On selling tourism: "What are we really selling when we're selling tourism? Is it good times, perhaps rest and relaxation, or maybe we're selling adventure?" As Walker added, "It's difficult to hold this product up and say, "this is what we produced today for our investment of effort, time and money. So one of the first challenges we face in the tourism industry is to be understood by our colleagues and recognized as a viable alternative to the creation of jobs, and a good solid economy for the years to come. That is clearly where we're headed, and we're privileged to be part of the process. I think its very necessary at symposiums like this, to pause and consider where we're at in the evolution or transition our economy is leading us through."

Terry's tale hits home: His name was Terry and he pulled me aside just after they'd taken their wedding vows. "Kevin," he said, "I understand you're in the tourism industry, I want to talk to you about it. I've been logging and working in the Burns Lake mill for over 20 years, and I see myself retiring from this industry. I asked myself, why do you want to talk about tourism? I've got three boys. I've been thinking about these guys, and I'm not going to give up my job at the mill for them. I don't think anybody else at the mill is going to give up their jobs. What are my sons going to do when they start looking for a job? I hated to have to send them down to Vancouver when they love it up here. Quite frankly I don't know anybody that can track moose and bear like my boys. Do you think there is an opportunity? Can I get plugged in somewhere that we could start operating some business where my boys can be the guides?

"Terry," I said, " you need to link up with somebody that's already tapped into that market. We've got Europeans by the tens of thousands, who want to buy a product like that in Northern British Columbia. Guys like you are what those wholesalers are looking for, because you're really the experts. And what better experience for our room guest from Germany have than to meet a born and raised twin brother 18 or 19 years old who's been tracking moose for the last 10 years near Tweedsmuir Park. The most wonderful thing about this, is that all they really want to shoot is their cameras, and they'll take home an experience they won't soon forget.

We are trying to get Terry linked in so that there can be some opportunity for his boys. And I would suspect there are thousands of these highly skilled individuals looking at tourism for their future. As an industry, the hotel business is primed and ready to linkup with air carriers, and marine transportation carriers. We've been working very closely with BC Ferries. One hotelier in Kamloops said to them, "You've got to get another ferry running between Prince Rupert and Port Hardy. What interest would you have in ferry way up in that part of the province.? Let me educate you. I have tour wholesalers wanting to move bus loads of Europeans through the interior of BC circling up to Rupert, back across along the islands to Port Hardy, and we can't get them on the ferry, there isn't enough capacity."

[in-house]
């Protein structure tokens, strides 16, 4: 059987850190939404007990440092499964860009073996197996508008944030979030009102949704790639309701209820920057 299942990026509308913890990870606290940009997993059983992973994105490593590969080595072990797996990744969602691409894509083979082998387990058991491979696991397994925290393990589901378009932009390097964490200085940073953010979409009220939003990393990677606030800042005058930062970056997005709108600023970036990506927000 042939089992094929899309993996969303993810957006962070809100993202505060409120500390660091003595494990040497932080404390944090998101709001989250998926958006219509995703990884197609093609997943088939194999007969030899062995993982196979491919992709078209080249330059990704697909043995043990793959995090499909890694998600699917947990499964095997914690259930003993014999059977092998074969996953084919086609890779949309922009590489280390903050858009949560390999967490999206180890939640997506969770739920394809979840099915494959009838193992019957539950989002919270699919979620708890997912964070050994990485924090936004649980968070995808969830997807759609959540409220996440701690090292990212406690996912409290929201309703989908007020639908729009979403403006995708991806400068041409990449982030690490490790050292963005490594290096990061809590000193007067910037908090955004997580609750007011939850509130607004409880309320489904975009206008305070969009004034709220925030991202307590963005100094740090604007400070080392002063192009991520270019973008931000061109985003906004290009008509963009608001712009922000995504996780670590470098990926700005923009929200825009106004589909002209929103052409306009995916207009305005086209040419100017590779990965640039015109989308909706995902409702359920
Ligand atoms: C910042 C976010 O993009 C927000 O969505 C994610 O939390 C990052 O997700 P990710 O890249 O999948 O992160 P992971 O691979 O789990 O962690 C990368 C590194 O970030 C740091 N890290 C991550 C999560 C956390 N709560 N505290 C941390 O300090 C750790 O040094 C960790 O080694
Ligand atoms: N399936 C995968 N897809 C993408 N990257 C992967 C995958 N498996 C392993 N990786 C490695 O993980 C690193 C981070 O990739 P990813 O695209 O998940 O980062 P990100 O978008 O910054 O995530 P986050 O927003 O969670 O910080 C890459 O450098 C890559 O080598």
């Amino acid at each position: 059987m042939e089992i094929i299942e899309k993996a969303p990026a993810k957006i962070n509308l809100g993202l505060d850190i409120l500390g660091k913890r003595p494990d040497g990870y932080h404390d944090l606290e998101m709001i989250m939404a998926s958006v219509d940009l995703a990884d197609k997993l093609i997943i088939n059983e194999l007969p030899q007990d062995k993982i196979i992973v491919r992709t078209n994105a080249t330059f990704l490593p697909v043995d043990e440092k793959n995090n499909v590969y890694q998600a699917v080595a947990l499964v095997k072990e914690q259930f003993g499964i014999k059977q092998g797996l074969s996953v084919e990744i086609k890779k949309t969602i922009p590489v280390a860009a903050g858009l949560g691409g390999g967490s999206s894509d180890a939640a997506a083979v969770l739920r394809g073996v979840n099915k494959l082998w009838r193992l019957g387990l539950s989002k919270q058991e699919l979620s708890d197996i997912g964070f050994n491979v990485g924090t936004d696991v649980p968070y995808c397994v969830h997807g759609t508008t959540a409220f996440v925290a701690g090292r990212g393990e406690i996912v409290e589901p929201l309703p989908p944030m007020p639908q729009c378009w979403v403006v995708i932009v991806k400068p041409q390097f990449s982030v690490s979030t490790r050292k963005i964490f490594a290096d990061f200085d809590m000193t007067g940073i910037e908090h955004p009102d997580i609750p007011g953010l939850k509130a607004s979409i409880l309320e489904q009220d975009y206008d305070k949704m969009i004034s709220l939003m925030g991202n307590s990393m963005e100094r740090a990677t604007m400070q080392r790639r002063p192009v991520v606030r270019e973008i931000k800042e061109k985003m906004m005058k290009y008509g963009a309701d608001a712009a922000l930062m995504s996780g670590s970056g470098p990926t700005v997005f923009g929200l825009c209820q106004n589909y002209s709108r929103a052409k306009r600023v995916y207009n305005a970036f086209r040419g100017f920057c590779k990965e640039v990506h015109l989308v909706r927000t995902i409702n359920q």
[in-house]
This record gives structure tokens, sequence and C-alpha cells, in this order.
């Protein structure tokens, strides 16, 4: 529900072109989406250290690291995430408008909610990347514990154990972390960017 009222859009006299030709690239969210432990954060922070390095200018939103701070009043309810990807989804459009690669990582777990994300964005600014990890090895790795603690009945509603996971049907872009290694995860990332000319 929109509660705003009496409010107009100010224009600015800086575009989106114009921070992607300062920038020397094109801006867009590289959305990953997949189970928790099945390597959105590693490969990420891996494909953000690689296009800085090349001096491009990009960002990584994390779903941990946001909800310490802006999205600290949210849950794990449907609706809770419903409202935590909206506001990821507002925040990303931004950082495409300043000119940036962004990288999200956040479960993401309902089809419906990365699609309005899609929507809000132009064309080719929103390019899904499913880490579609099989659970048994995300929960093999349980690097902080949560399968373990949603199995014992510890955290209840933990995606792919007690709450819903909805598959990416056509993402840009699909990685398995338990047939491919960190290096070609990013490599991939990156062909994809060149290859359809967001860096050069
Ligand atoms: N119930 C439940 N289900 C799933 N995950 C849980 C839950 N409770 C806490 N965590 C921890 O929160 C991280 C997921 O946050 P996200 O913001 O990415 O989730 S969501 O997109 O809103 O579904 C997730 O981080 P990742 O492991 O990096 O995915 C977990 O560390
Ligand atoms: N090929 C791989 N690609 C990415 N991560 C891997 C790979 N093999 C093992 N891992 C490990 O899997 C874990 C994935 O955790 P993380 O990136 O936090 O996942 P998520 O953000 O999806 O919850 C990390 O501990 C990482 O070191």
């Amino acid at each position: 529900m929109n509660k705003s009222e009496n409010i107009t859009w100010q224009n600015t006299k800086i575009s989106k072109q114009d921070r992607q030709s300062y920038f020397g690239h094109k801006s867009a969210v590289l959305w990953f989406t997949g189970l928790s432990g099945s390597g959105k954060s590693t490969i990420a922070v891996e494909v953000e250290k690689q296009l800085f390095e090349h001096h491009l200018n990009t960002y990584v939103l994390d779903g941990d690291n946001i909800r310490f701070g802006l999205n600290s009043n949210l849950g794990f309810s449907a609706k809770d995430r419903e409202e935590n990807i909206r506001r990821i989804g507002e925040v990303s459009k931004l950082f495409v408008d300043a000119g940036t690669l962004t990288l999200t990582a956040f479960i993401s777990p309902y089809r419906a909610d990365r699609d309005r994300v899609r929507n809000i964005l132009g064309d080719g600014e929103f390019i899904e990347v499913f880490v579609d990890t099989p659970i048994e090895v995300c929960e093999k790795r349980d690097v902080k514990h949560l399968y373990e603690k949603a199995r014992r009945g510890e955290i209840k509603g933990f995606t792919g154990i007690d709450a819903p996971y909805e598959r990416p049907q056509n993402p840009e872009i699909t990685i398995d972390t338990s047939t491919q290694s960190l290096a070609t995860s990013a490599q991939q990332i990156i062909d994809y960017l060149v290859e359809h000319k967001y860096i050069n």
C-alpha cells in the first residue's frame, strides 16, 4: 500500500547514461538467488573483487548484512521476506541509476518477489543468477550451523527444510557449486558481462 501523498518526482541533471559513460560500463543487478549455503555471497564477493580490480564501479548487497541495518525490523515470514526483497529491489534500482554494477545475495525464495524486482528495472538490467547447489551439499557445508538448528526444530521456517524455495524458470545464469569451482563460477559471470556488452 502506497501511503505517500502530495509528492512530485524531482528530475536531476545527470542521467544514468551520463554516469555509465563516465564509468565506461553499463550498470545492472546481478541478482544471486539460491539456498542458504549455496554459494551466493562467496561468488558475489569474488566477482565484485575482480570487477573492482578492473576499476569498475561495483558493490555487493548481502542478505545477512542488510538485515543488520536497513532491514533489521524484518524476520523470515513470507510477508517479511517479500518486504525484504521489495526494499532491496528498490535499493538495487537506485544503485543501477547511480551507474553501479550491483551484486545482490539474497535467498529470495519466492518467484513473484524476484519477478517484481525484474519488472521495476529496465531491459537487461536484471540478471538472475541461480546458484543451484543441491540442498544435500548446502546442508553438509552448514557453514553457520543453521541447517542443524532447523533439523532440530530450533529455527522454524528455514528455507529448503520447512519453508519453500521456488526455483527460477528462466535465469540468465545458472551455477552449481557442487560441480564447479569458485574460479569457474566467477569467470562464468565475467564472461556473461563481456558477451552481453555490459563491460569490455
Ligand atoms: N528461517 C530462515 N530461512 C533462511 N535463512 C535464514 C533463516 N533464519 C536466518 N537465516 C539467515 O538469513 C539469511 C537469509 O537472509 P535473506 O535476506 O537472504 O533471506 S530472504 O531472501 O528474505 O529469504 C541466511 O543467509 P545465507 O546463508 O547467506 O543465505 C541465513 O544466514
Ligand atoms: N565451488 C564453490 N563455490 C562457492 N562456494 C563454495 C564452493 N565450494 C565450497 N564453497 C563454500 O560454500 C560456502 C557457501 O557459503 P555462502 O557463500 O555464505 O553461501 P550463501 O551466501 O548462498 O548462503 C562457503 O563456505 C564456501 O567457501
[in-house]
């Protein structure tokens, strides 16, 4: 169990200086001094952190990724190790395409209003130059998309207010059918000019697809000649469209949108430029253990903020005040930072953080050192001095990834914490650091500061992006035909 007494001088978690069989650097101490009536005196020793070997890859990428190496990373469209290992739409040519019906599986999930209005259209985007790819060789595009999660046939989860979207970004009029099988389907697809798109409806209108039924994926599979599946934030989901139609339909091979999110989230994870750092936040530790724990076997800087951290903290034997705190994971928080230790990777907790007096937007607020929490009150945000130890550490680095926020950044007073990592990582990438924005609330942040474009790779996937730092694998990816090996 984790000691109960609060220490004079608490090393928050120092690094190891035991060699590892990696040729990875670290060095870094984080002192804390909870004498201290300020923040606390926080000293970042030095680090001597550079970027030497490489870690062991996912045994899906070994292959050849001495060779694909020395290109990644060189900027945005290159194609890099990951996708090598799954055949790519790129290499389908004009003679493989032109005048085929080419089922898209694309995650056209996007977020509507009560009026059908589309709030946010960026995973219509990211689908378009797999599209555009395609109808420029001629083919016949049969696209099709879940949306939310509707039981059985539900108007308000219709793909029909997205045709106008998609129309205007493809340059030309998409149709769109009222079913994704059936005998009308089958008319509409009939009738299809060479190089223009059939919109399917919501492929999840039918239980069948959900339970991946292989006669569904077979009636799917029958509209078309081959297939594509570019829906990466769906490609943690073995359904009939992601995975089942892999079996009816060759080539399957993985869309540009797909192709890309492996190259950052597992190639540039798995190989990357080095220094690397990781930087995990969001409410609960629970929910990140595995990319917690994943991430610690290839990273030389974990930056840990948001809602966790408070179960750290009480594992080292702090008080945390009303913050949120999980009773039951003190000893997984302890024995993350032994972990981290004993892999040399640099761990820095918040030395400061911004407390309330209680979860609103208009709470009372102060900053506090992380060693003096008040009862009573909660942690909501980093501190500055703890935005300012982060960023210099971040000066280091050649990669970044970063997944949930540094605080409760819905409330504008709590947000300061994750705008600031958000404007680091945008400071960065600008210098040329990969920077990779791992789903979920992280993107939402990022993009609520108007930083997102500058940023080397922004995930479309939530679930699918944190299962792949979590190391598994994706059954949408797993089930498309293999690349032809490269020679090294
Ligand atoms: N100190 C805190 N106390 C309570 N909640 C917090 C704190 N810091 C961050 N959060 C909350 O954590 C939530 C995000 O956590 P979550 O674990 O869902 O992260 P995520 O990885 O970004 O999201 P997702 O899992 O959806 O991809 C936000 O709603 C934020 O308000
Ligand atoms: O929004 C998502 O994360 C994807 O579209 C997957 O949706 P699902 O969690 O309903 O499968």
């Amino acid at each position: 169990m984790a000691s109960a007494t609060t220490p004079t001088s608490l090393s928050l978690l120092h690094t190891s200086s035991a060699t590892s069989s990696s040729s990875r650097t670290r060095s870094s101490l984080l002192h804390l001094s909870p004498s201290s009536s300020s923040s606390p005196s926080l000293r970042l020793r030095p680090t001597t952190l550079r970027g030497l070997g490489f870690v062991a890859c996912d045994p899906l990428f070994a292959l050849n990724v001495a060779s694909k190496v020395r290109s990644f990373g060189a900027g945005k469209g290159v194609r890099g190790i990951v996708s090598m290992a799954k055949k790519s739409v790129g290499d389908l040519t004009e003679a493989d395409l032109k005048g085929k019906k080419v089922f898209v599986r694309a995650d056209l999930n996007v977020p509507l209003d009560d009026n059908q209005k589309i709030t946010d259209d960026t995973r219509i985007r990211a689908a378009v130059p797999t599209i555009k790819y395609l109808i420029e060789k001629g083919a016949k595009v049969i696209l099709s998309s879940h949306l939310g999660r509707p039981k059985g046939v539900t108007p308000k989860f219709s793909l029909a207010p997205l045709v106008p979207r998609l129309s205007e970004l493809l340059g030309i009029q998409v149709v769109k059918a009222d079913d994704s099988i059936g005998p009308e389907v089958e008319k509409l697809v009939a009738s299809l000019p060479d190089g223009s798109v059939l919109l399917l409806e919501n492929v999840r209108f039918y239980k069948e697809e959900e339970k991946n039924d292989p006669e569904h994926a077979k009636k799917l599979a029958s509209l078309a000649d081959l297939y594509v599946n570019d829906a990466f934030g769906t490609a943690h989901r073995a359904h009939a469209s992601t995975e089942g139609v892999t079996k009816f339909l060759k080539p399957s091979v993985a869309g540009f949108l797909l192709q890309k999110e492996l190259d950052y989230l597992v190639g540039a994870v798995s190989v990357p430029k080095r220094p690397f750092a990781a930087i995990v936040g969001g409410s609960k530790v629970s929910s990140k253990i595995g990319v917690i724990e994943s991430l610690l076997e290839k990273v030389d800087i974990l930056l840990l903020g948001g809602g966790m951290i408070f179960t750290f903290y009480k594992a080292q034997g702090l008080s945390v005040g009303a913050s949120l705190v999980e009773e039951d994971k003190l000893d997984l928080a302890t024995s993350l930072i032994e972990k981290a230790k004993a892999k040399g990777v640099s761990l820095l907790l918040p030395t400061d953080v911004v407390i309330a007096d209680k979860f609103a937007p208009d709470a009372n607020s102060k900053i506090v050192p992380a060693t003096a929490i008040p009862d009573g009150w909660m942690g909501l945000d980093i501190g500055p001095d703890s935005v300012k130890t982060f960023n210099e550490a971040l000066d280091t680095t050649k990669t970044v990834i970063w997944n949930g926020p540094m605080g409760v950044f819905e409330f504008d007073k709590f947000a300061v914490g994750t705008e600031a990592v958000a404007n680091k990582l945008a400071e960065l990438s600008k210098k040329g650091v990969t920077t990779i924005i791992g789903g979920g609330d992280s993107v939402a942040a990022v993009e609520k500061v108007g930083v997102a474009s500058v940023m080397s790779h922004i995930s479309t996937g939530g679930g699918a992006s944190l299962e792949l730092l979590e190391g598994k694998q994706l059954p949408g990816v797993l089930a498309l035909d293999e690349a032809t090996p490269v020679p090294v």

As an industry we're looking at the infrastructure and that means transportation needs, and we're looking at convenient ways of packaging these products, linking various product sectors into one travel experience for the public. I'm committed to that as our goal as an industry over the next few years. And I'm sure that will continue on into the new millennium and I appreciate that there are so many of my own colleagues sharing those same goals.
Kevin Walker
Kevin Walker is Past President of COTA (Council of Tourism Associations) and Past President BC & Yukon Hotels' Ass'n. Mr. Walker was a speaker at Air Highways Air & Marine Tourism Conference. Our site is proud to carry COTA News Reports to the industry.
Coming in this space: Kevin Walker's Comments on the state of Tourism in British Columbia from recent media interviews and talks at the BC Yukon Hotels Association Convention and the BC Business Summit, which was attended by our editors. In this same edition is Mr. Walker's personal story
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Thanks Boeing for a delightful introduction
Future of Flight Aviation Center

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The International Air Cargo Association's vision of creating a neutral forum for stimulating discussions and solutions among all segments of the air cargo industry has created the world's premier air cargo event. The 2006 edition will be held in Calgary, Canada, September 12-14

Travel Tourism Marketing Ass'n 4th Annual Awards, LA, October 11
June 15-18, 2006